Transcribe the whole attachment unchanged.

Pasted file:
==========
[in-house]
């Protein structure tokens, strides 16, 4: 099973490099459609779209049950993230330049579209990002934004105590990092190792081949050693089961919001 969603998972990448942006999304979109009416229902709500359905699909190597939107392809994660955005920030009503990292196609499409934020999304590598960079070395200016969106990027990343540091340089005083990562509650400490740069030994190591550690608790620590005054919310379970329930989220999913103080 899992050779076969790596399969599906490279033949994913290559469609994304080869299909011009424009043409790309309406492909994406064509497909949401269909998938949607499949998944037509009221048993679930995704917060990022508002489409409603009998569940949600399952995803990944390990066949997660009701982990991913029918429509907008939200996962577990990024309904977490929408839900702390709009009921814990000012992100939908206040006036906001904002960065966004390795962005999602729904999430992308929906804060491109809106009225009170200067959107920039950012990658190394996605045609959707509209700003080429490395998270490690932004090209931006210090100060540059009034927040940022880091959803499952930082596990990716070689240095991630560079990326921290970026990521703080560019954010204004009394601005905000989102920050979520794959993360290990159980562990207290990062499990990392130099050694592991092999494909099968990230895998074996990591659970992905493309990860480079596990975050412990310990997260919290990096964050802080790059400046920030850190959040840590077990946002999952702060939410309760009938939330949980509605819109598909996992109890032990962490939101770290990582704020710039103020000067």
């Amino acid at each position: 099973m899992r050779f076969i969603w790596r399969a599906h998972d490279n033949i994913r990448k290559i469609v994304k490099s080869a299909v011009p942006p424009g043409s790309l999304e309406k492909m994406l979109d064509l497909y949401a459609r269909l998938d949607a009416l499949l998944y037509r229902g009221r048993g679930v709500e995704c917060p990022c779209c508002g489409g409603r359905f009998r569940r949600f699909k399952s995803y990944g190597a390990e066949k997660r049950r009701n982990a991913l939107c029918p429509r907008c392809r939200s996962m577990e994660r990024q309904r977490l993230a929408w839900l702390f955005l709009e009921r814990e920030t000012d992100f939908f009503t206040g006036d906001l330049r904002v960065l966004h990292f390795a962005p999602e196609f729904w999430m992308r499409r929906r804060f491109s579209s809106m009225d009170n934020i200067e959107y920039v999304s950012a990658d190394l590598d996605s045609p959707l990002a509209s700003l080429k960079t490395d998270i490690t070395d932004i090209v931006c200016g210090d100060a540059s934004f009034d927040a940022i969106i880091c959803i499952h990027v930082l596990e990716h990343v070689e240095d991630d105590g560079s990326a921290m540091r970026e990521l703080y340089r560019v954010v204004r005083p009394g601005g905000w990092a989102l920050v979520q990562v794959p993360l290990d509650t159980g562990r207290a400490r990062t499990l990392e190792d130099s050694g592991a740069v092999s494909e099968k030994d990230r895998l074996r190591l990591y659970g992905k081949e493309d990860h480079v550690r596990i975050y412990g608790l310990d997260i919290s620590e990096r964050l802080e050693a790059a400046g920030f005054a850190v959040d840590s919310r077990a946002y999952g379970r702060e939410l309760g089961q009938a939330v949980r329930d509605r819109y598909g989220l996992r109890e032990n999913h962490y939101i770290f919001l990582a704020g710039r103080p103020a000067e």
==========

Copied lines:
[in-house]
């Protein structure tokens, strides 16, 4: 099973490099459609779209049950993230330049579209990002934004105590990092190792081949050693089961919001 969603998972990448942006999304979109009416229902709500359905699909190597939107392809994660955005920030009503990292196609499409934020999304590598960079070395200016969106990027990343540091340089005083990562509650400490740069030994190591550690608790620590005054919310379970329930989220999913103080 899992050779076969790596399969599906490279033949994913290559469609994304080869299909011009424009043409790309309406492909994406064509497909949401269909998938949607499949998944037509009221048993679930995704917060990022508002489409409603009998569940949600399952995803990944390990066949997660009701982990991913029918429509907008939200996962577990990024309904977490929408839900702390709009009921814990000012992100939908206040006036906001904002960065966004390795962005999602729904999430992308929906804060491109809106009225009170200067959107920039950012990658190394996605045609959707509209700003080429490395998270490690932004090209931006210090100060540059009034927040940022880091959803499952930082596990990716070689240095991630560079990326921290970026990521703080560019954010204004009394601005905000989102920050979520794959993360290990159980562990207290990062499990990392130099050694592991092999494909099968990230895998074996990591659970992905493309990860480079596990975050412990310990997260919290990096964050802080790059400046920030850190959040840590077990946002999952702060939410309760009938939330949980509605819109598909996992109890032990962490939101770290990582704020710039103020000067």
């Amino acid at each position: 099973m899992r050779f076969i969603w790596r399969a599906h998972d490279n033949i994913r990448k290559i469609v994304k490099s080869a299909v011009p942006p424009g043409s790309l999304e309406k492909m994406l979109d064509l497909y949401a459609r269909l998938d949607a009416l499949l998944y037509r229902g009221r048993g679930v709500e995704c917060p990022c779209c508002g489409g409603r359905f009998r569940r949600f699909k399952s995803y990944g190597a390990e066949k997660r049950r009701n982990a991913l939107c029918p429509r907008c392809r939200s996962m577990e994660r990024q309904r977490l993230a929408w839900l702390f955005l709009e009921r814990e920030t000012d992100f939908f009503t206040g006036d906001l330049r904002v960065l966004h990292f390795a962005p999602e196609f729904w999430m992308r499409r929906r804060f491109s579209s809106m009225d009170n934020i200067e959107y920039v999304s950012a990658d190394l590598d996605s045609p959707l990002a509209s700003l080429k960079t490395d998270i490690t070395d932004i090209v931006c200016g210090d100060a540059s934004f009034d927040a940022i969106i880091c959803i499952h990027v930082l596990e990716h990343v070689e240095d991630d105590g560079s990326a921290m540091r970026e990521l703080y340089r560019v954010v204004r005083p009394g601005g905000w990092a989102l920050v979520q990562v794959p993360l290990d509650t159980g562990r207290a400490r990062t499990l990392e190792d130099s050694g592991a740069v092999s494909e099968k030994d990230r895998l074996r190591l990591y659970g992905k081949e493309d990860h480079v550690r596990i975050y412990g608790l310990d997260i919290s620590e990096r964050l802080e050693a790059a400046g920030f005054a850190v959040d840590s919310r077990a946002y999952g379970r702060e939410l309760g089961q009938a939330v949980r329930d509605r819109y598909g989220l996992r109890e032990n999913h962490y939101i770290f919001l990582a704020g710039r103080p103020a000067e």